Interview with Yury Rubinsky

Yury Rubinsky, Director of the Centre for French Studies, spoke to RT about the possible outcome of French FM Bernard Kouchner’s visit to Moscow.

Russia Today: How is Russia likely to respond to those comments about the possibility of war over Iran’s nuclear programme?
 
Yury Rubinsky: I don’t think that it will be something that will be taken genuinely, so the problem of Iranian nukes is dividing now the members of the UN Security Council, including Russia and France. Until now, France was a part of tri-lateral approach to Iran with three leading members of the European Union – France, Germany and the UK. The results of the talks with Iranians were disappointing, and on the edge of these talks Russia has also taken an initiative to enrich the nuclear materials outside Iran, thus granting the peaceful character of the Iranian nuclear programme under the control of international bodies. So I think Russia wants to be more convincing – towards Iran of course.
 
RT: When you say convincing – do you mean tougher?
 
Y.R.: As I understand it, there should be both a stick and a carrot from the Russian side. For Russians the carrot perhaps is more important than the stick.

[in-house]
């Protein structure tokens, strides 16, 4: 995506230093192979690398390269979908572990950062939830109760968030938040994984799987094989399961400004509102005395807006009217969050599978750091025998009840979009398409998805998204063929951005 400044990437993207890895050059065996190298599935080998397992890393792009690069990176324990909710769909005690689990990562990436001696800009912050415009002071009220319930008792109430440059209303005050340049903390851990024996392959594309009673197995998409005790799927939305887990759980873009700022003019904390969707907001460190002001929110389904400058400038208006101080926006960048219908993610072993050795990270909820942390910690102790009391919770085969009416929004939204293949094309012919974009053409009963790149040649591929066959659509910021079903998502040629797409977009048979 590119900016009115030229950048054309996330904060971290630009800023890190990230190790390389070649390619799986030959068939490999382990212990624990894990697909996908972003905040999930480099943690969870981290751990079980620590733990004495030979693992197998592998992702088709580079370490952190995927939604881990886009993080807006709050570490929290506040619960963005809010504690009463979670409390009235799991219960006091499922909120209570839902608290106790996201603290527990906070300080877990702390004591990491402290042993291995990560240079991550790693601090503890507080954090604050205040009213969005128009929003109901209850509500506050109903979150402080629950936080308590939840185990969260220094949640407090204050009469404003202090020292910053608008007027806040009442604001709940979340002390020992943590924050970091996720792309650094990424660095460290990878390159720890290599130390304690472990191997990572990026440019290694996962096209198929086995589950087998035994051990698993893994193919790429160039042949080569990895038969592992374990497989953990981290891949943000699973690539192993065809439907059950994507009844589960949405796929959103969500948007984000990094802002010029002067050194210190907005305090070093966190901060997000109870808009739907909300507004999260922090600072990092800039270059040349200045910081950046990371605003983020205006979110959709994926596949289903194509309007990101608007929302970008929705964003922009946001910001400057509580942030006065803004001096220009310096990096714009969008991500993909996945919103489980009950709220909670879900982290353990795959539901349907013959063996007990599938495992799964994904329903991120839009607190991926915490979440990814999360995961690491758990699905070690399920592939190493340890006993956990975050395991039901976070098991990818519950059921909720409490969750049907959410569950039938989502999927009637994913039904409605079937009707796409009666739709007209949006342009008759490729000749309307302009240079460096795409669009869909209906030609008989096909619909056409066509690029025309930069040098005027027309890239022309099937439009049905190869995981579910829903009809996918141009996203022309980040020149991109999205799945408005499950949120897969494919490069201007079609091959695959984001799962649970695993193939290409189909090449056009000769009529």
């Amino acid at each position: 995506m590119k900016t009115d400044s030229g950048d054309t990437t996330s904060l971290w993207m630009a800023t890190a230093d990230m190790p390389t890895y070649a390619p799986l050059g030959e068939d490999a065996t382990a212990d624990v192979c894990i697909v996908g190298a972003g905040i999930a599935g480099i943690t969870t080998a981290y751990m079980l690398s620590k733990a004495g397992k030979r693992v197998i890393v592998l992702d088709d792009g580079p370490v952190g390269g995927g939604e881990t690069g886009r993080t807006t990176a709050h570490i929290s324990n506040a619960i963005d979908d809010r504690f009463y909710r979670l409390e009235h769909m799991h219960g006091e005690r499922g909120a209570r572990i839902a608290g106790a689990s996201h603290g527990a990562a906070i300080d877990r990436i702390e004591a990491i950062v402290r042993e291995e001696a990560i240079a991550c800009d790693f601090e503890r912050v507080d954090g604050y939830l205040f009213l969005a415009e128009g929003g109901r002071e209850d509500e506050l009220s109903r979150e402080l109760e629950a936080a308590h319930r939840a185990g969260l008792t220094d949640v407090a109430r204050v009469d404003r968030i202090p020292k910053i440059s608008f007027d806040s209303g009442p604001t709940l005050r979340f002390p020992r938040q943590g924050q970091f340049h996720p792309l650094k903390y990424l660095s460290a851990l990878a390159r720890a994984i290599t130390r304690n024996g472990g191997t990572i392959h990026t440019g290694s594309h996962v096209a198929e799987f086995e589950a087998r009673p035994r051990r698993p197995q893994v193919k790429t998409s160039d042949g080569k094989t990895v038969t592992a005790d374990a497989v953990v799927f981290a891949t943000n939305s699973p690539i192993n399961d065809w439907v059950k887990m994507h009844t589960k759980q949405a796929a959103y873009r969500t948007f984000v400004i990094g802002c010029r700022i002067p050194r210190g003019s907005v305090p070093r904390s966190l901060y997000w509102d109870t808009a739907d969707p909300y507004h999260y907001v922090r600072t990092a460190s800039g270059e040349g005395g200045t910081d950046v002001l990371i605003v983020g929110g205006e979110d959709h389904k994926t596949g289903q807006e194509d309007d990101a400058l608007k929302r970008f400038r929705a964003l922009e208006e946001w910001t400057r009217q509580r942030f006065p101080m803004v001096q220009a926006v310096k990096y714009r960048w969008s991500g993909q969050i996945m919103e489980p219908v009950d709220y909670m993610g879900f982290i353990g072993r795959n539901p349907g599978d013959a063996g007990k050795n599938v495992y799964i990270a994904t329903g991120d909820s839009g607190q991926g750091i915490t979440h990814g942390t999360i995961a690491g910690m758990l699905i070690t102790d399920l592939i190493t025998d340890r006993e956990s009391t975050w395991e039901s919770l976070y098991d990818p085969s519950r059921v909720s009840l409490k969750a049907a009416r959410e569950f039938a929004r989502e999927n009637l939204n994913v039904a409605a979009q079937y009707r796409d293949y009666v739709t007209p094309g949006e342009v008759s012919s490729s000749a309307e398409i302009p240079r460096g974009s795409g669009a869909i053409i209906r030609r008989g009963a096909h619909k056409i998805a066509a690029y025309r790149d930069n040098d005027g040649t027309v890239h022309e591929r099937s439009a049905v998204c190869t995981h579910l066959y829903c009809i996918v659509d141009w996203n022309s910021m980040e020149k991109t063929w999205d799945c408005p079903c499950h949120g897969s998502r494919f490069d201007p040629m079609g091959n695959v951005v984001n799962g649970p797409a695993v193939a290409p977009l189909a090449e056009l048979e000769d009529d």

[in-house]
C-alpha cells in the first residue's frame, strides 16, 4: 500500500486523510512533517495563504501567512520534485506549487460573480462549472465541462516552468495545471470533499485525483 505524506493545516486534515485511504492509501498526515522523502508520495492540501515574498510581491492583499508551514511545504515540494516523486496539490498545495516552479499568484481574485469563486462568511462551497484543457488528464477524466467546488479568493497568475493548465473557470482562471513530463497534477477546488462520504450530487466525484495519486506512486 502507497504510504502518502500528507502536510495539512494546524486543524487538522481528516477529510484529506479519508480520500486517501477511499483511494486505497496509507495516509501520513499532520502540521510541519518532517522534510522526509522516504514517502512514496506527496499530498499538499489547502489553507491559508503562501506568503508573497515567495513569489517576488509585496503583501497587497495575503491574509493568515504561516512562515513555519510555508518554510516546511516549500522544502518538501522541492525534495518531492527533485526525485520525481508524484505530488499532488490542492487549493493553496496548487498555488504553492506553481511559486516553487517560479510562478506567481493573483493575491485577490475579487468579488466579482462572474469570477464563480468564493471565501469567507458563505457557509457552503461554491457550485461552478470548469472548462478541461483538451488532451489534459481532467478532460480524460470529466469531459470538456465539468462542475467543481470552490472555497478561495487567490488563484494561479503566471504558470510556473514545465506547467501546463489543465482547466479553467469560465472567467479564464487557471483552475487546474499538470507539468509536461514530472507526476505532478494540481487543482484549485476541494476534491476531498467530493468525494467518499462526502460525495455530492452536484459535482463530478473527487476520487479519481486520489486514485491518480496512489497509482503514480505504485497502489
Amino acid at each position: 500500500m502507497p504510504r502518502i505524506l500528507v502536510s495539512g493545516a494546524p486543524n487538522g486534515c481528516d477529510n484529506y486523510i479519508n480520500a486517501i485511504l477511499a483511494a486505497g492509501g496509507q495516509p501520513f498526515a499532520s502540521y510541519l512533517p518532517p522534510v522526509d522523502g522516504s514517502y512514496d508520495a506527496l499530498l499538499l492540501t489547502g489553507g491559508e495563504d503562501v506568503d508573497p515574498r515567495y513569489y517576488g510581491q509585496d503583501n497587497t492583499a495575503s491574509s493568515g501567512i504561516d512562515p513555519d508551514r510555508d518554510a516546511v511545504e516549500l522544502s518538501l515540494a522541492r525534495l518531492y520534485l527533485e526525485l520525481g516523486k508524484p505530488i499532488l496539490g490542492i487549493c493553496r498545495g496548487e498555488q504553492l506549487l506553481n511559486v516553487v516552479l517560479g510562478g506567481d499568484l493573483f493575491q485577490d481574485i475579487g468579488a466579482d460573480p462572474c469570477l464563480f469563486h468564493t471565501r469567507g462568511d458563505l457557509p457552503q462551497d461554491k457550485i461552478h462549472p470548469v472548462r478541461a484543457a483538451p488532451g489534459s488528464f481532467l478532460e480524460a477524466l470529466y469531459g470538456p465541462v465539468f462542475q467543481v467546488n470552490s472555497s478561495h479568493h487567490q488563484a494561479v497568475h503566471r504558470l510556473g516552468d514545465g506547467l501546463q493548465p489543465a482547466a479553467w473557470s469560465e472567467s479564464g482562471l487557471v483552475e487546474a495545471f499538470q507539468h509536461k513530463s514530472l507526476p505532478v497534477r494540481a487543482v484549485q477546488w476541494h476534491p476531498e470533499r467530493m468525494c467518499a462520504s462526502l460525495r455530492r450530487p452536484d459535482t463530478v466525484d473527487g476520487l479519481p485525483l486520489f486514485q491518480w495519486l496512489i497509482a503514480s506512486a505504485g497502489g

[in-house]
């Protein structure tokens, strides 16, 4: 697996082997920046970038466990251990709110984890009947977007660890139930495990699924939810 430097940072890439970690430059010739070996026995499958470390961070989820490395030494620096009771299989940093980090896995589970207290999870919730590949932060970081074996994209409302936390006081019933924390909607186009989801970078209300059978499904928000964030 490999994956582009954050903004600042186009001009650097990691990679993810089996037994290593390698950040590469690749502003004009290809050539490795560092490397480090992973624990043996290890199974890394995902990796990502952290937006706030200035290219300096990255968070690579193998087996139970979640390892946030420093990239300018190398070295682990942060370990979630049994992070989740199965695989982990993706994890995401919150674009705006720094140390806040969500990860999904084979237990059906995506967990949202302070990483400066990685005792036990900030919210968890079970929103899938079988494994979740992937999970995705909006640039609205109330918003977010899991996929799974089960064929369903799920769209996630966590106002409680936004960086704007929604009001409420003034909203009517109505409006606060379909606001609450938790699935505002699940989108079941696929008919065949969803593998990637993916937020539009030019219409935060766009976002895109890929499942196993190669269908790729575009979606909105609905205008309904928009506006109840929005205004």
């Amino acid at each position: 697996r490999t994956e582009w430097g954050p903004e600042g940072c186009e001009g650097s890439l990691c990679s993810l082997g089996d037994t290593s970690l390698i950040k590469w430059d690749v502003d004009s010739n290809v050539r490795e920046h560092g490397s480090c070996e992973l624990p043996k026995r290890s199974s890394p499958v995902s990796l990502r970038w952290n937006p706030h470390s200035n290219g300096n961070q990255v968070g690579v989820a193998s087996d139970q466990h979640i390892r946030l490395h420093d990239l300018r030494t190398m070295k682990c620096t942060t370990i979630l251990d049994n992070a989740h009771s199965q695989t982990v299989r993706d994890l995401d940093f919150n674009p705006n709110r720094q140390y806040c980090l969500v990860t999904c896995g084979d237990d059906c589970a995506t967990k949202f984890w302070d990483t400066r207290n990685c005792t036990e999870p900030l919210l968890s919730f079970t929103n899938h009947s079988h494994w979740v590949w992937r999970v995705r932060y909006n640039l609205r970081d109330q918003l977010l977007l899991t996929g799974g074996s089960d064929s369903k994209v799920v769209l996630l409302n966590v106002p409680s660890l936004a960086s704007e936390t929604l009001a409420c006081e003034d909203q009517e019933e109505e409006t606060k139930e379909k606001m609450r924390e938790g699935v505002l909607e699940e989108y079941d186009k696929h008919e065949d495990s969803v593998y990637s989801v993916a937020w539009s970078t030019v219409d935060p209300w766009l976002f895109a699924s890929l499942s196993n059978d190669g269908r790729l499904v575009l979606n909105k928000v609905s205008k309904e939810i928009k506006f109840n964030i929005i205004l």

RT: But having said that, the stick policy is a little bit more harsh from France’s point of view.  Will there be agreement with Moscow, will Moscow agree for harsher sanctions or harsher measures against Iran?
 
Y.R.: It will be of course a common decision of the five permanent members of the UN Security Council. And these five members are divided into three ‘Westerners’ on the one side, and Russia and China on the other side. To my mind, the French Foreign Minister is coming to Moscow not to push the dialogue between the ‘Westerners’ and Russia and China to something like break. It will be something counter-productive, I think.
 
RT: Let’s leave the Iranian nuclear issue at the moment, because there will be other issues discussed during Mr Kouchner’s visit…
 
Y.R.: I’m deeply convinced that the Iranian nuclear programme will not be the principle item of these discussions.
 
RT: Surely. Another issue to be discussed will be Kosovo…
 
Y.R.: Surely. Mr Kouchner knows this problem very well because he was a UN commissioner in Kosovo. If I’m not mistaken he is a supporter of Martti Ahtisaari’s plan, which would eventually lead to the independence of Kosovo supervised by the European Union.
 
RT: So there is a disagreement between France and Russia over this issue?
 
Y.R.: If independence is pushed in the UN Security Council, that will be the case. What I know is that the bilateral relations between France and Russia are very good despite the change of the President of France recently. I was in France during the elections, and the dominant mood in the country was to push for the change. I think that the winning candidate, Mr Sarkozy, symbolised the change better than his rivals.